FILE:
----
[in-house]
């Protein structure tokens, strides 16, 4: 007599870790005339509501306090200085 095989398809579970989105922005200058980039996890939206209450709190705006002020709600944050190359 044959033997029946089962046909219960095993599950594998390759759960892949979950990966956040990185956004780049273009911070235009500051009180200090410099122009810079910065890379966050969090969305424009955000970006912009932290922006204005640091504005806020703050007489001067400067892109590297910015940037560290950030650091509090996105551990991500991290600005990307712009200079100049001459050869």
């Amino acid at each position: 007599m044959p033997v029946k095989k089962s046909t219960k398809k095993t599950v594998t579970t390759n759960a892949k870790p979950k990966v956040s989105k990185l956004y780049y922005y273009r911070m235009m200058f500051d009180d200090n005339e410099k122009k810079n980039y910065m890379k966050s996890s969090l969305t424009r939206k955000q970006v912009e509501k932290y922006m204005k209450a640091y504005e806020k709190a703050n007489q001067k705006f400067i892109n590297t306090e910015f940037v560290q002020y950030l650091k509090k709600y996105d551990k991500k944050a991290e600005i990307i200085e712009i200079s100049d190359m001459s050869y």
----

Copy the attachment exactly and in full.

[in-house]
């Protein structure tokens, strides 16, 4: 007599870790005339509501306090200085 095989398809579970989105922005200058980039996890939206209450709190705006002020709600944050190359 044959033997029946089962046909219960095993599950594998390759759960892949979950990966956040990185956004780049273009911070235009500051009180200090410099122009810079910065890379966050969090969305424009955000970006912009932290922006204005640091504005806020703050007489001067400067892109590297910015940037560290950030650091509090996105551990991500991290600005990307712009200079100049001459050869």
């Amino acid at each position: 007599m044959p033997v029946k095989k089962s046909t219960k398809k095993t599950v594998t579970t390759n759960a892949k870790p979950k990966v956040s989105k990185l956004y780049y922005y273009r911070m235009m200058f500051d009180d200090n005339e410099k122009k810079n980039y910065m890379k966050s996890s969090l969305t424009r939206k955000q970006v912009e509501k932290y922006m204005k209450a640091y504005e806020k709190a703050n007489q001067k705006f400067i892109n590297t306090e910015f940037v560290q002020y950030l650091k509090k709600y996105d551990k991500k944050a991290e600005i990307i200085e712009i200079s100049d190359m001459s050869y």